Using the method, researchers also examined the lifetimes of qubits the length of time that qubits can remain in their superposition of both one and zero and correlated changes in the charge state with a reduction in lifetime of all the qubits in the system.
The team concluded that quantum error correction will require development of mitigation strategies to protect quantum systems from correlated errors due to cosmic rays and other particle impacts.
I think people have been approaching the problem of error correction in an overly optimistic way, blindly making the assumption that errors are not correlated, said UW-Madison physics professor Robert McDermott, senior author on the study. Our experiments show absolutely that errors are correlated, but as we identify problems and develop a deep physical understanding, were going to find ways to work around them.
Though long theorized, DuBois said the teams findings had never been experimentally proven in a multi-qubit device before. The results will likely impact future quantum system architecture, such as putting quantum computers behind lead shielding or underground, introducing heatsinks or dampers to quickly absorb energy and isolate qubits, and alter the types of materials used in quantum systems.
LLNL currently has aquantum computing testbed system, designed and built with funding from a Laboratory Directed Research and Development (LDRD) Strategic Initiative that began in 2016. It is being developed with continued support by the National Nuclear Security Administrations Advanced Simulation & Computing program and its Beyond Moores Law project.
In related follow-on work, DuBois and his team in the QCDP group are studying a quantum device that is significantly less sensitive to the charge environment. At the extreme cold temperatures required by quantum computers (systems are kept at temperatures colder than outer space), DuBois said researchers observe that thermal and coherent energy transport is qualitatively different from room temperature. For example, instead of diffusing, thermal energy can bounce around in the system like sound waves.
DuBois said he and his team are focused on understanding the dynamics of the microscopic explosion that occurs inside quantum computing devices when they interact with high energy particles and developing ways to absorb the energy before it can disrupt the delicate quantum states stored in the device.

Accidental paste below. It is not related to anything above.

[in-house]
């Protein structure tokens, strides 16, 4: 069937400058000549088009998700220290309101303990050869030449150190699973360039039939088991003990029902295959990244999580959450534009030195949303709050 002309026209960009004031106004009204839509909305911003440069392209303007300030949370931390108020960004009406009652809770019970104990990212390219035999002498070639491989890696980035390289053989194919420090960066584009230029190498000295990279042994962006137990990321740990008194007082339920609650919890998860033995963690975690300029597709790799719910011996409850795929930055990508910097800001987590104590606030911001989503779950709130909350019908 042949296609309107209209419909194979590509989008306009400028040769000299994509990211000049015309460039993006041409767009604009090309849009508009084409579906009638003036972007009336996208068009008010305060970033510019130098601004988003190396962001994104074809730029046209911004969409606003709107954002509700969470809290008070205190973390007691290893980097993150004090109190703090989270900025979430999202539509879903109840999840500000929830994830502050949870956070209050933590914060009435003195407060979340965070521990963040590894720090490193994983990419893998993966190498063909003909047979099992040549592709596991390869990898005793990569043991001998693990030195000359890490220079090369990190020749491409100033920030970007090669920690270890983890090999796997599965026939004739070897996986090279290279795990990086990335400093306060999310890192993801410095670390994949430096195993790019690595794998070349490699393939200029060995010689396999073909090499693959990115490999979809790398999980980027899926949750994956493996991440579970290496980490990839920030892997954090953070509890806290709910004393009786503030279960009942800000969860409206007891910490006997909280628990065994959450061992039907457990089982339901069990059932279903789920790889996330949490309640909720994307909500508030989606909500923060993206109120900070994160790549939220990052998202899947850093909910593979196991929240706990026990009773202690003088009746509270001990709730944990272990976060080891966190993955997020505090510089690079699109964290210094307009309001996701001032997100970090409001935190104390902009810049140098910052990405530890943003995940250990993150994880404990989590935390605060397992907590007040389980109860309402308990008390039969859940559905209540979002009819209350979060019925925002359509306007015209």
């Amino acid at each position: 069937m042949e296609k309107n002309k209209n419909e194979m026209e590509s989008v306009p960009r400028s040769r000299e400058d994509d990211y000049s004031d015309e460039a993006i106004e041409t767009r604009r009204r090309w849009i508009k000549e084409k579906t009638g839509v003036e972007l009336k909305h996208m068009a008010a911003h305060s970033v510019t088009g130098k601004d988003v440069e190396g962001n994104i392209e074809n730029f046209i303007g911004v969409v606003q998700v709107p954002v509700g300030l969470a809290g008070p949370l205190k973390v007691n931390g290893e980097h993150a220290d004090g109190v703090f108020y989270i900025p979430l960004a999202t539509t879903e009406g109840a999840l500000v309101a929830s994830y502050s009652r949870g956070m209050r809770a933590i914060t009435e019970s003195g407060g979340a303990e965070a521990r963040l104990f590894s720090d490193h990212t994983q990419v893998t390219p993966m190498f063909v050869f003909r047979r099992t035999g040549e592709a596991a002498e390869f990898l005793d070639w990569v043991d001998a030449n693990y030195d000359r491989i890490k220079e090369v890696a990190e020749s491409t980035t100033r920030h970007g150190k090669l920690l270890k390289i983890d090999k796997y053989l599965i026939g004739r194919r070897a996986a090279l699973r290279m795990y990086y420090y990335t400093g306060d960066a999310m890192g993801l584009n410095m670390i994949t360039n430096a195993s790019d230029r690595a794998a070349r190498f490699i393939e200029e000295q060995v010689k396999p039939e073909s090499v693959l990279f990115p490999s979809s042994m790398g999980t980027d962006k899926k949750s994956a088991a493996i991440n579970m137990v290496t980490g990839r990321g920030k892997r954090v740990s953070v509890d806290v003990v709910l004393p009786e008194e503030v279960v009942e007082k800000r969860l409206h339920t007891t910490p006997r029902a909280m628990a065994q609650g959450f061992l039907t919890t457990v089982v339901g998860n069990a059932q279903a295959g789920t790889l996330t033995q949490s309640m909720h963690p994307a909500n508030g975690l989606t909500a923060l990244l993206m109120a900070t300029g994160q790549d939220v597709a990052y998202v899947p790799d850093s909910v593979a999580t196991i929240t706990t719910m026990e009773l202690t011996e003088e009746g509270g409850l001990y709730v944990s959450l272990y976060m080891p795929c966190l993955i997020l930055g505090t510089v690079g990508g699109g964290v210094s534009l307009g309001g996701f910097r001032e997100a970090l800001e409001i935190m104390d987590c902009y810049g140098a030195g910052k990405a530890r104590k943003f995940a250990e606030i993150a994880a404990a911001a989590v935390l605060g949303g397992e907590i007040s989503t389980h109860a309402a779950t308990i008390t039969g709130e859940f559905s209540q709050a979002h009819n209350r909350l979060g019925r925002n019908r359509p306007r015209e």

There are potentially ways to design the system so its as insensitive as possible to these kinds of events, and in order to do that you need to have a really good understanding of how it heats up, how it cools down and what exactly is happening through the whole process when exposed to background radiation, DuBois said. The physics of whats going on is quite interesting. Its a frontier, even aside from the quantum applications, because of the oddities of how energy is transported at those low temperatures. It makes it a physics challenge.
DuBois has been working with the papers principal investigator McDermott (UW-Madison)and his group to develop ways to use qubits as detectors to measure charge bias, the method the team used in the paper to conduct their experiments.
Reference: Correlated charge noise and relaxation errors in superconducting qubits by C. D. Wilen, S. Abdullah, N. A. Kurinsky, C. Stanford, L. Cardani, G. DImperio, C. Tomei, L. Faoro, L. B. Ioffe, C. H. Liu, A. Opremcak, B. G. Christensen, J. L. DuBois and R. McDermott, 16 June 2021, Nature.DOI: 10.1038/s41586-021-03557-5
The featured work, including DuBois contribution, was funded by a collaborative grant between LLNL and UW-Madisonfrom the U.S.Department of Energys Office of Science.
The paper included co-authors from UW-Madison, the Fermi National Accelerator Laboratory, the Kavli Institute for Cosmological Physics at the University of Chicago, Stanford University, INFN Sezione di Roma, Sorbonne Universites Laboratoire de Physique Theorique et Hautes Energies and Google.
- IonQ and University of Maryland Researchers Demonstrate Fault-Tolerant Error Correction, Critical for Unlocking the Full Potential of Quantum... - October 12th, 2021
- Quantum computing startups pull in millions as VCs rush to get ahead of the game - The Register - October 12th, 2021
- Zapata, University of Hull researchers take quantum computing to deep space - FierceElectronics - October 12th, 2021
- IBM and Raytheon Technologies collaborate on AI, cryptography and quantum technologies - Scientific Computing World - October 12th, 2021
- How science and diplomacy inform each other - SWI swissinfo.ch - swissinfo.ch - October 12th, 2021